In making tough decisions, don’t be distracted by rationalizations. Here are some of the most common:
If It’s Necessary It’s Ethical
This rationalization is based on the false assumption that necessity breeds propriety. This type of reasoning often leads to ends-justify-the-means reasoning and treating tasks or goals as moral imperatives.
The False Necessity Trap
As Nietsche put it, “necessity is an interpretation, not a fact.” We tend to fall into the “false necessity trap” because we overestimate the cost of doing the right thing and underestimate the cost of failing to do so.
If It’s Legal and Permissible, It’s Proper
This substitutes legal requirements (which establish minimal standards of behavior) for personal moral judgment. This alternative does not embrace the full range of ethical obligations, especially for those involved in upholding the public trust. Ethical people often choose to do less than what is maximally allowable and more than what is minimally acceptable.
I Was Just Doing It for You
This is the primary justification for committing “little white lies” or withholding important information in personal or professional relationships, such as performance reviews. This rationalization pits the values of honesty and respect against the value of caring. An individual deserves the truth because he has a moral right to make decisions about his or her own life based on accurate information. This rationalization overestimates other people’s desire to be “protected” form the truth, when in fact most people would rather have unpleasant information than be deluded into believing falsehoods. Consider the perspective of people lied to: if they discovered the lie, would they thank you for being considerate or feel betrayed, patronized, or manipulated?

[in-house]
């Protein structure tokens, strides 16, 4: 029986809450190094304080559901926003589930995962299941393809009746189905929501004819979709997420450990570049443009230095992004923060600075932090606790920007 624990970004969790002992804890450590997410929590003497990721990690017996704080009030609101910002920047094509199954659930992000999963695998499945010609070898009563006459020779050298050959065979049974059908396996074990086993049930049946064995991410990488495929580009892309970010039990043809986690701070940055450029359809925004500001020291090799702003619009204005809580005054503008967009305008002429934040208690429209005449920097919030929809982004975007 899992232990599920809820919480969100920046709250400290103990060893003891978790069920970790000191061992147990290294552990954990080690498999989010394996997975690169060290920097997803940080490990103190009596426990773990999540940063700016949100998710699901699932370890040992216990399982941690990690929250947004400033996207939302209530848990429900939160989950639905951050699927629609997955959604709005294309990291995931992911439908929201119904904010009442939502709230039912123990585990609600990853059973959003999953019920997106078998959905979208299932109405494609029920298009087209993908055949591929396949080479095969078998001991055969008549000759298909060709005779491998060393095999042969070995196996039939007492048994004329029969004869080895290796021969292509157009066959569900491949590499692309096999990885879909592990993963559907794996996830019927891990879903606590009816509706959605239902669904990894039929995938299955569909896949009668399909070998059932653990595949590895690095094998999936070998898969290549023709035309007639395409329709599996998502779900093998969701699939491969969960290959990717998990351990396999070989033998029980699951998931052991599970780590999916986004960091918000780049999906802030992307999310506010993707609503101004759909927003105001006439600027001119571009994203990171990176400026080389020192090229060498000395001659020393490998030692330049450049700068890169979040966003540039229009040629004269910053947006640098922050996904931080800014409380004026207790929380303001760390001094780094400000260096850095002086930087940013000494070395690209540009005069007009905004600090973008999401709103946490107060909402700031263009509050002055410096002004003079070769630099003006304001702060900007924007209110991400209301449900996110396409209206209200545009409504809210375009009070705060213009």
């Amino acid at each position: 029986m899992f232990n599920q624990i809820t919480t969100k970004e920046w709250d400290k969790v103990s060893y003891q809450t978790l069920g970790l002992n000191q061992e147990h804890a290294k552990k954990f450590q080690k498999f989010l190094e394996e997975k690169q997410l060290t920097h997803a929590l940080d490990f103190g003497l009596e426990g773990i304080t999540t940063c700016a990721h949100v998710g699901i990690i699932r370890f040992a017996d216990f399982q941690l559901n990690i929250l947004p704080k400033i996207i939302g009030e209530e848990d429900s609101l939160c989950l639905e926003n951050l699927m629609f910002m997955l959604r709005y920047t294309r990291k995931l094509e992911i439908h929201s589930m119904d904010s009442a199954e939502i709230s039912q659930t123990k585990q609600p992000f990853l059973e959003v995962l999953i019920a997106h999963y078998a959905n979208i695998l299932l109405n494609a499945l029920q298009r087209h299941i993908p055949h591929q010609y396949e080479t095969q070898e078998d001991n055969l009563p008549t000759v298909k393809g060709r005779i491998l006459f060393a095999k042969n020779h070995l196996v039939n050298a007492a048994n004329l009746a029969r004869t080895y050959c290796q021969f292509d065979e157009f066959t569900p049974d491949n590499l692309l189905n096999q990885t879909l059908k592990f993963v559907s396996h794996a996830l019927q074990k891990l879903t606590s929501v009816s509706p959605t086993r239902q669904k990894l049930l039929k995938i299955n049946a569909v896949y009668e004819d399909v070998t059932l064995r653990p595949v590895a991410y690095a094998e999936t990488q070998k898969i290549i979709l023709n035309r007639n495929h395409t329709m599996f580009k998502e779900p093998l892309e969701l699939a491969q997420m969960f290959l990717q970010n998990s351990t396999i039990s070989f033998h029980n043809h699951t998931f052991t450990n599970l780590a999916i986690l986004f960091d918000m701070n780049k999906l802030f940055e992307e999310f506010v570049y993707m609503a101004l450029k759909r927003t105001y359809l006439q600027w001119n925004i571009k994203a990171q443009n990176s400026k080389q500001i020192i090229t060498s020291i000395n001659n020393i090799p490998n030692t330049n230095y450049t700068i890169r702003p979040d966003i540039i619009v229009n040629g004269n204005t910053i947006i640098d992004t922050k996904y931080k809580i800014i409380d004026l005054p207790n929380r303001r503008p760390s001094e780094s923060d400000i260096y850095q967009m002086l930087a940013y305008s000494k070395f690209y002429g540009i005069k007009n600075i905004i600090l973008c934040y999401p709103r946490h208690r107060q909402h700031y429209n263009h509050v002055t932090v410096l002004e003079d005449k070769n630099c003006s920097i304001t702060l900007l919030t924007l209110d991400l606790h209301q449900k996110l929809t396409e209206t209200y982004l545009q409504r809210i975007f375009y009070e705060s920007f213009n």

I’m Just Fighting Fire With Fire
This is based on the false assumption that deceit, lying, promise-breaking, etc. are justified if they are the same sort of behavior engaged in by those with whom you are dealing.
It Doesn’t Hurt Anyone
Used to excuse misconduct, this rationalization is based on the false assumption that one can violate ethical principles so long as there is no clear and immediate harm to others. It treats ethical obligations simply as factors to be considered in decision making rather than as ground rules. Problem areas: Asking for or giving special favors to family, friends, or public officials, disclosing non-public information to benefit others, using one’s position for personal advantages.
Everyone’s Doing It
This is a false, “safety in numbers” rationale fed by the tendency to uncritically adopt cultural, organizational, or occupational behavior systems as if they were ethical norms just because they are norms.
It’s Okay If I Don’t Gain Personally
This justifies improper conduct done for others or for institutional purposes on the false assumption that personal gain is the only test of impropriety. A related, but more narrow excuse, is that only behavior resulting in improper financial gain warrants ethical criticism.
I’ve Got It Coming
People who feel they are overworked or underpaid rationalize that minor “perks” or acceptance of favors, discounts, or gratuities are nothing more than fair compensation for services rendered. This is also used to excuse abuse of sick time, insurance claims, overtime, personal phone calls, photocopying, etc.
I Can Still Be Objective
This is a particularly dangerous rationalization, for if one truly loses objectivity, one has also lost the ability to perceive this handicap. It is fairly easy to underestimate the subtle ways in which gratitude, friendship, anticipation of future favors and the like affect judgment. Ask yourself. Does the person providing you with the benefit believe that it will in no way affect your judgment? Would the benefit still be provided if you were in no position to help the provider in any way?
From: Making Ethical Decisions, 1995 Ed.